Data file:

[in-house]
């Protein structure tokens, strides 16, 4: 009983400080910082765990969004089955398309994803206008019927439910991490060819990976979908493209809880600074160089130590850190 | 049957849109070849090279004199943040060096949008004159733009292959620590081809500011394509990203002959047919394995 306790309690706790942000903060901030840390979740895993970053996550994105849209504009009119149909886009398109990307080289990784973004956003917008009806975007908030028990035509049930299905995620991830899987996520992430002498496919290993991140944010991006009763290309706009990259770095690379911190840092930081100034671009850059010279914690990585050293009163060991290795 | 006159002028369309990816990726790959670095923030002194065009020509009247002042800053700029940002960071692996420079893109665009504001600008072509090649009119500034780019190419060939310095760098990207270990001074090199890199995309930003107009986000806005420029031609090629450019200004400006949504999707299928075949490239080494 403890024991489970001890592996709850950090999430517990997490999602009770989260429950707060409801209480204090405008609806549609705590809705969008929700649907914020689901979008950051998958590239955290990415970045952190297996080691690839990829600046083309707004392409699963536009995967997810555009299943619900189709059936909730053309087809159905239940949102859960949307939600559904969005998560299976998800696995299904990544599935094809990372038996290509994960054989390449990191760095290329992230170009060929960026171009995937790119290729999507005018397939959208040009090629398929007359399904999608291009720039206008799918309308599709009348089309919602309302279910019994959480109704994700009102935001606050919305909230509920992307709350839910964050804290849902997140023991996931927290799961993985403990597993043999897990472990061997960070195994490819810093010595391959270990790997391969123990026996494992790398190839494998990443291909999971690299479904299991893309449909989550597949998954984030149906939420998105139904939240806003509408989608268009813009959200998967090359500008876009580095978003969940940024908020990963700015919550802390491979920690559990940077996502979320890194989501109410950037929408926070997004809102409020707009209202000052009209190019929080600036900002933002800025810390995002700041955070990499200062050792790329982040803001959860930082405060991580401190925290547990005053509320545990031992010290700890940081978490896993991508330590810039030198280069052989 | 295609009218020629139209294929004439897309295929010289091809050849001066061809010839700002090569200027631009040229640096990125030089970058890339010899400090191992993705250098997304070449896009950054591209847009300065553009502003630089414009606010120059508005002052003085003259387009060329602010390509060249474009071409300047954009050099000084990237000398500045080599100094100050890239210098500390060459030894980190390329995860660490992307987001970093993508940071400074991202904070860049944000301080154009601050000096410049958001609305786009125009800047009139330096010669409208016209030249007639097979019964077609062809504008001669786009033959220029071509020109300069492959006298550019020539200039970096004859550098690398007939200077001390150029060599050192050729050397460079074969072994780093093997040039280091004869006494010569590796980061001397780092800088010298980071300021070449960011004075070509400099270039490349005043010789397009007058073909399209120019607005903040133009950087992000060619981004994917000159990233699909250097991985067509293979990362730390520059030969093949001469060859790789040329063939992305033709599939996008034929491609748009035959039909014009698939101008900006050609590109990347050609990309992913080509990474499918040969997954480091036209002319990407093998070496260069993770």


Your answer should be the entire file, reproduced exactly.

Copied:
[in-house]
């Protein structure tokens, strides 16, 4: 009983400080910082765990969004089955398309994803206008019927439910991490060819990976979908493209809880600074160089130590850190 | 049957849109070849090279004199943040060096949008004159733009292959620590081809500011394509990203002959047919394995 306790309690706790942000903060901030840390979740895993970053996550994105849209504009009119149909886009398109990307080289990784973004956003917008009806975007908030028990035509049930299905995620991830899987996520992430002498496919290993991140944010991006009763290309706009990259770095690379911190840092930081100034671009850059010279914690990585050293009163060991290795 | 006159002028369309990816990726790959670095923030002194065009020509009247002042800053700029940002960071692996420079893109665009504001600008072509090649009119500034780019190419060939310095760098990207270990001074090199890199995309930003107009986000806005420029031609090629450019200004400006949504999707299928075949490239080494 403890024991489970001890592996709850950090999430517990997490999602009770989260429950707060409801209480204090405008609806549609705590809705969008929700649907914020689901979008950051998958590239955290990415970045952190297996080691690839990829600046083309707004392409699963536009995967997810555009299943619900189709059936909730053309087809159905239940949102859960949307939600559904969005998560299976998800696995299904990544599935094809990372038996290509994960054989390449990191760095290329992230170009060929960026171009995937790119290729999507005018397939959208040009090629398929007359399904999608291009720039206008799918309308599709009348089309919602309302279910019994959480109704994700009102935001606050919305909230509920992307709350839910964050804290849902997140023991996931927290799961993985403990597993043999897990472990061997960070195994490819810093010595391959270990790997391969123990026996494992790398190839494998990443291909999971690299479904299991893309449909989550597949998954984030149906939420998105139904939240806003509408989608268009813009959200998967090359500008876009580095978003969940940024908020990963700015919550802390491979920690559990940077996502979320890194989501109410950037929408926070997004809102409020707009209202000052009209190019929080600036900002933002800025810390995002700041955070990499200062050792790329982040803001959860930082405060991580401190925290547990005053509320545990031992010290700890940081978490896993991508330590810039030198280069052989 | 295609009218020629139209294929004439897309295929010289091809050849001066061809010839700002090569200027631009040229640096990125030089970058890339010899400090191992993705250098997304070449896009950054591209847009300065553009502003630089414009606010120059508005002052003085003259387009060329602010390509060249474009071409300047954009050099000084990237000398500045080599100094100050890239210098500390060459030894980190390329995860660490992307987001970093993508940071400074991202904070860049944000301080154009601050000096410049958001609305786009125009800047009139330096010669409208016209030249007639097979019964077609062809504008001669786009033959220029071509020109300069492959006298550019020539200039970096004859550098690398007939200077001390150029060599050192050729050397460079074969072994780093093997040039280091004869006494010569590796980061001397780092800088010298980071300021070449960011004075070509400099270039490349005043010789397009007058073909399209120019607005903040133009950087992000060619981004994917000159990233699909250097991985067509293979990362730390520059030969093949001469060859790789040329063939992305033709599939996008034929491609748009035959039909014009698939101008900006050609590109990347050609990309992913080509990474499918040969997954480091036209002319990407093998070496260069993770």